Almost one-third of our cohort presented evidence of echocardiographic alterations. Left ventricular hypertrophy on echocardiogram (≥12 mm) was found in 46% of patients. ECG signs compatible with AFD, including prolonged PR interval or left ventricle hypertrophy, were not infrequently reported (30 and 22%, respectively). Regarding other non-cardiac classical findings related to AFD, 17% of the patients showed some degree of renal impairment (defined as a glomerular filtration < 50 mL/min/1.73m2), and 3% reported neuropathic disease.
From the 188 patients with conduction problems undergoing PMI screened for AFD, we failed to find any patient with the condition. The mean α-Gal A enzyme activity in males was 3.8 ± 1.7 μmol/L/h, more than threefold higher than the normal cut-off value (1.2 μmol/L/h). A total of 75 individuals (11 males and 64 females) were genetically tested for mutations in the GLA gene. Genetic variants associated with low α-Gal A enzyme activity that are considered to be polymorphisms (e.g.,p.D313Y) were present in 1 female but no patient had a pathogenic mutation.
Reasons for the negative results of the AFD screening in this population could include relative younger age and absence of prolonged QRS interval in some of the patients studied. It has been reported that among AFD patients, those older and with longer QRS interval (> 110 ms) are at higher risk of requiring antibradycardia pacing . In our cohort, the mean age was 63 years and 48% of patients exhibited a QRS interval < 110 ms.
In conclusion, although our data suggest that classical cardiac manifestations attributed to AFD are not rare in the population requiring PMI, AFD is not a frequent cause of unexplained conduction problems requiring PMI. Therefore, it seems that screening efforts should not be conducted in this patient population.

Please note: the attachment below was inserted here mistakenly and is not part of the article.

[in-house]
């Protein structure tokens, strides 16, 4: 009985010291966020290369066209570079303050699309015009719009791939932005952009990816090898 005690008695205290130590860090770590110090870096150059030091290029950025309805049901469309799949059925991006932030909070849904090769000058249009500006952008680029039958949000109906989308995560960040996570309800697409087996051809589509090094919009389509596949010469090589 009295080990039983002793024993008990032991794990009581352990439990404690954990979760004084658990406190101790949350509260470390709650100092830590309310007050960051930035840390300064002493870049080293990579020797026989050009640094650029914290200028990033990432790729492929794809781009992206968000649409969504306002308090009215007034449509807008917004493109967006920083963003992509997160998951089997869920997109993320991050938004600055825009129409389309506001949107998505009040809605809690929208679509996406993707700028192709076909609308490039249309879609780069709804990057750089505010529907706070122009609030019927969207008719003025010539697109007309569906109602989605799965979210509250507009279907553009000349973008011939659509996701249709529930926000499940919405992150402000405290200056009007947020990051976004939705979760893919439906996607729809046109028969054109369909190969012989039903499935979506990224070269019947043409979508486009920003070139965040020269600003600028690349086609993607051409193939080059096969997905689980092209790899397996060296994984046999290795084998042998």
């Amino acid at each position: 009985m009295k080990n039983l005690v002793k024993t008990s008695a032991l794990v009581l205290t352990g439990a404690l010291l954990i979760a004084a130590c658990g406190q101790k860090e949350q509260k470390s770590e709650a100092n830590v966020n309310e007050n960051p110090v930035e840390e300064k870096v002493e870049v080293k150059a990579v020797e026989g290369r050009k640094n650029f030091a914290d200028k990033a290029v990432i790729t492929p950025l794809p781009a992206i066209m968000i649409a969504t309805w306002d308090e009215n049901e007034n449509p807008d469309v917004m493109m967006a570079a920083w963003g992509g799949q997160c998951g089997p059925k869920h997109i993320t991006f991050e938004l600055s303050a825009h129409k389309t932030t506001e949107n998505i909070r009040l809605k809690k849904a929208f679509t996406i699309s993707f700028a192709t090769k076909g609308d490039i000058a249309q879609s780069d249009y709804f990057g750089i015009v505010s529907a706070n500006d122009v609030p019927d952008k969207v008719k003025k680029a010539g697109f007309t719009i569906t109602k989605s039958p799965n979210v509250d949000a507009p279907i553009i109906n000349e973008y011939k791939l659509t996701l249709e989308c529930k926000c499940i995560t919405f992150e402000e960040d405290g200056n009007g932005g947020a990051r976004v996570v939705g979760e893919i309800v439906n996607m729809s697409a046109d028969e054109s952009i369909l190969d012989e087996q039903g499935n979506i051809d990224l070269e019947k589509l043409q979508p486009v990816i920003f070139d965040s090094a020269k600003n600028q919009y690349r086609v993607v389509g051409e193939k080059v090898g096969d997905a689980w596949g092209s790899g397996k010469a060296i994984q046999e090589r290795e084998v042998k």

The appropriate group of patients to whom AFD screening should be performed in the cardiac setting beyond those with unexplained LV hypertrophy ≥15 mm will require further evaluation. Other possible groups of patients with cardiac disease in whom AFD screening would need to be evaluated include patients with mild LVH, those with ECG abnormalities (short PR interval, high voltages and/or inverted T waves) without overt LVH, and those with vasospastic angina.
Availability of data and materials
Please contact corresponding author for data requests.
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This work was partially supported by grants from Genzyme-Sanofi (Investigator Initiated Research Grant 2017) and by the Instituto de Salud Carlos III (PI17/01941). Funders played no role in the design, collection, analysis, or interpretation of the data or in the decision to submit the manuscript for publication.
Ethics approval and consent to participate
Ethic approval was obtained from Puerta de Hierro Hospital ethics committee. Patients provided written consent.
Consent for publication
PGP reports consulting fees from Genzyme and Shire; speaking fees from Genzyme, Shire and Amicus; and research funding from Genzyme and Shire. TRV reports consulting fees from Genzyme and Amicus; and speaking fees from Shire and Amicus; RBV reports consulting fees from Genzyme and Amicus; speaking fees from Genzyme and Shire and research funding from Genzyme. Other authors have no conflict of interest relevant to this work to declare.